Motoring / Cars and Bikes

Koenigsegg Wins Science Prize with FreeValve Engine

Swedish supercar maker Koenigsegg beats out tough competition to grab top honors from Popular Science with its cam-free internal combustion engine.

Oct 29, 2016 | By Staff Writer

Swedish supercar maker Koenigsegg makes vehicles that are as brilliant as they are unnecessary so we were a little perplexed to learn that the company had won the 2016 Popular Science Grand Award. The thing about proper science is that you can’t just throw together a bunch of turbochargers, add a dash of extra horsepower and expect recognition. On the flipside, building a beautiful vehicle gets you nowhere just as quickly. No, the mad genius Christian von Koenigsegg won this accolade for his company through the cam-free internal combustion engine it pioneered.

To be clear, we applaud all efforts to engineer better cars and that is what Koenigsegg has done by effectively ditching the camshaft. This is no small matter because the camshaft has been an integral part of the internal combustion engine since, well, at least 100 years.

Christian von Koenigsegg was considered crazy for wanting to start his own supercar company, completely from scratch. But when his first car was finished in 2002, people quickly started changing their opinion. And 14 years later, the Swedish entrepreneur and inventor has proven himself an automotive genius, delivering innovations with his tiny committed team that some of the world’s most storied and established brands are struggling to keep up with.

Therefore it should seem obvious that the Koenigsegg FreeValve engine, which made its debut this year in a Chinese Qoros concept car, should be hailed as one of the biggest innovations of 2016.

Taking the place of the camshaft is a hydraulic actuator system that controls how the engine breathes. This new system allows each valve on the engine to be opened or closed independently, at a unique moment and for a unique amount of time. Theoretically, this could mean the eradication of every inefficiency inherent in the camshaft system. So, to make a long story shorter, this is a big deal. Motor Authority has a great video from Engineering Explained for those of you who want to learn more.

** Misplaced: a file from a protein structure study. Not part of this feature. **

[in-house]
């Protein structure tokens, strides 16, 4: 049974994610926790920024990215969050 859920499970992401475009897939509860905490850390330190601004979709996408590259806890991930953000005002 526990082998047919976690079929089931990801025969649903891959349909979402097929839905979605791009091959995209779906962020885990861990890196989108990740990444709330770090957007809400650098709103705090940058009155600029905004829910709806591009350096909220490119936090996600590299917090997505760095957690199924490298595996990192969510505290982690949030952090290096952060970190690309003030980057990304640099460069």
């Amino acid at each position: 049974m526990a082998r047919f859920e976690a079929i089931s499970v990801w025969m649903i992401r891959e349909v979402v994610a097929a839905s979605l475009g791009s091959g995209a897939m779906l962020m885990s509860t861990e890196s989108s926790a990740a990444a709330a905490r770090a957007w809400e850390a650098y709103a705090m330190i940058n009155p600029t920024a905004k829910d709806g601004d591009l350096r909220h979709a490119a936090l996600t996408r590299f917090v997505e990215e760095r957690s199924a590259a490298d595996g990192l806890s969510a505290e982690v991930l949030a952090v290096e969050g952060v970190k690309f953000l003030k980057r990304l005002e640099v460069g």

Koenigsegg Wins Science Prize with FreeValve Engine

The McLaren 570S Coupé

Beaten into second place on the Popular Science list is the McLaren 570S which was singled out because it is, in the publication’s opinion, the first truly usable supercar. Despite sitting low to the ground, having 562hp on tap and a 200mph+ top speed, it can be driven comfortably in real-world situations.

The top three is rounded out by the Chevrolet Bolt EV which makes the list for being the first true electric car for the people thanks to its ability to cover 238 miles on a single charge and costing just $37,495 before grants or subsidies.

Elsewhere in the list there are awards for the new Mercedes E-Class (eighth place) for its cutting-edge car-to-car communication system that relays live road and weather conditions in seconds to other Mercedes cars; and for the Audi SQ7 TDi.

Ranked in fifth place, the premium SUV makes this year’s cut for its innovative lag-free turbo system that uses two traditional turbos plus a third, electrically powered compressor that spools up instantaneously regardless of engine revolutions or exhaust gases. It makes a diesel feel as responsive as a gasoline engine.

Koenigsegg Wins Science Prize with FreeValve Engine

The New Mercedes-Benz E-Class

 
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